I’m not a very pedantic person, nor for that matter a particularly accomplished propagandist. I do my best to avoid telling anyone what to do or think (this is one of the fundamental pillars of being a CPS and Peer Support in general). However, in the context of mental health recovery, there is a debate concerning how to think of your own diagnosis/illness and how that perception can affect the healing process. For that reason I offer the following explanation of CBTN‘s self-inflicted universal agreement to always use the word diagnosis in lieu of illness.
My diagnosis is Bipolar Type 1 (Schizoaffective type). I consider neither the label Bipolar nor whatever “condition” I have an illness. In a strictly medical context I would argue Bipolar is a diagnosis, not an illness. In a general sense I would use a third term disposition to noun-ify the concept “condition,” AKA “whatever the hell it is that’s going on with my mental health.”
Here’s the key differences:
noun: diagnosis; plural noun: diagnoses
1. the identification of the nature of an illness or other problem by examination of the symptoms.”early diagnosis and treatment are essential”
synonyms: identification, detection, recognition, determination, discovery
A diagnosis is a LEGAL LABEL. It matters in two places – a court of law or a medical facility. Often in this sense its functioning as an official label covers both legal and medical requirements at the same time. In the purely medical sense a diagnosis is efficacious in studying and analyzing common patterns and creating a coherent diagnostic hierarchy of symptoms and specific conditions. In the philosophical and linguistic sense your diagnosis is an abstract and subjective thing given/assigned to you by a quote unquote professional.
noun: illness; plural noun: illnesses
a disease or period of sickness affecting the body or mind.”he died after a long illness”
synonyms: sickness, disease, ailment, complaint, disorder, malady, affliction, indisposition
An ILLNESS is a concept independent of subjective diagnostic criteria that is an objectively extant “functional disorder” within an individual. In other words, an illness is not a matter of opinion – it is something that can not be rectified without additional external intervention, whether in the form of surgery or medicine or some other treatment.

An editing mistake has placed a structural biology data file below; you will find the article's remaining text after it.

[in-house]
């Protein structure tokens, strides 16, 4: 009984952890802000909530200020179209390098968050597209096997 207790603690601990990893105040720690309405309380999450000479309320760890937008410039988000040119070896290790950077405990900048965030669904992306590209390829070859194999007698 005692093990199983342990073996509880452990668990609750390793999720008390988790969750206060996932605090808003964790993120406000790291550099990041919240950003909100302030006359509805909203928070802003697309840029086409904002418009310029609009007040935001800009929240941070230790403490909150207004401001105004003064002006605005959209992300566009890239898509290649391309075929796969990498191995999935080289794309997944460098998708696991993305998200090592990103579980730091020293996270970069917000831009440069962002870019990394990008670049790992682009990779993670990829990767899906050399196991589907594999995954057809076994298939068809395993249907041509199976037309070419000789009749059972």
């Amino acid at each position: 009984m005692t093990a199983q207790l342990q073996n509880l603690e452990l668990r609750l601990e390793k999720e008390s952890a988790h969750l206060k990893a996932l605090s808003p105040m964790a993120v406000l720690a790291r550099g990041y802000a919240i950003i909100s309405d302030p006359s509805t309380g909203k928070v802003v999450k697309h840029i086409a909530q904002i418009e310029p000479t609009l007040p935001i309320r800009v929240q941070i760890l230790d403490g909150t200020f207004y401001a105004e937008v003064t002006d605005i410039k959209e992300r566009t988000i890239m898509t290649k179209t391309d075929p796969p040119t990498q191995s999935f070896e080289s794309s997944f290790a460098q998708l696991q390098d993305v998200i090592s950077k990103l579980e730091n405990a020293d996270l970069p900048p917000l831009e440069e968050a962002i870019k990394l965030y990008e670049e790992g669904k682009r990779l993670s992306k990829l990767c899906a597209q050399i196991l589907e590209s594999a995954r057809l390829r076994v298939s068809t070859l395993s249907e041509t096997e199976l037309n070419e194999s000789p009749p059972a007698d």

Sometimes we also refer to illnesses as diseases – the latter has fallen out of vogue a bit in relation to mental health, but we can take a quick look at the definition in the same way and see a similar understanding. Plus, this allows us to end up with all D words – hooray pedagogical alliteration!
noun: disease; plural noun: diseases; noun: dis-ease; plural noun: dis-eases
a disorder of structure or function in a human, animal, or plant, especially one that produces specific signs or symptoms or that affects a specific location and is not simply a direct result of physical injury.”bacterial meningitis is a rare disease”
synonyms: illness, sickness, ill health
For example, let’s say you and I drop a boulder on Bob’s head (Bob is a make believe person in this thought experiment, don’t worry). Bob gets smushed. Donzo. No mas Bob.
I look at this new pancake version of Bob and say, “Wow, Bob is dead.” That would be considered my diagnosis.
You look at this new pancake version of Bob and say, “Nah, I think he’s still twerking a little or something. He’s alive.” That’s your diagnosis.
However, you turn out to be wrong – it’s just the breeze making Bob shuffle to I’m Sexy and I Know It. He is unfortunately actually, for-real dead. You could call that his illness or disease. It does’t matter if there are a thousand people looking at pancake Bob and they all truly and honestly believe he’s just dancing to Miley Cyrus. In that case he would have a thousand different diagnoses, but still just one actual disease (pancake disorder).
To begin an indirect point, here are graphs off the usage of all three words over time:
So to take a step back, we’ve got two concepts with which to approach what we’re calling our “condition” – diagnosis and disease. Both are interrelated in meaning, purpose and usage; both have increased in popularity in the last two centuries or so; both carry an implicit understanding of our “condition” as a negative thing, whether it be a functional disorder or an officially functioning label thereof.
However, there is a third (and I’m going to argue best) concept with which to appraise your “condition” – yes, it starts with a D, don’t worry – an older, neutral, stigma-less casual label that we don’t often hear tossed around in high school hallways these days:
noun: disposition; plural noun: dispositions
1. a person’s inherent qualities of mind and character.”a sweet-natured girl of a placid disposition”
synonyms: temperament, nature, character, constitution, makeup, mentality “a nervous disposition”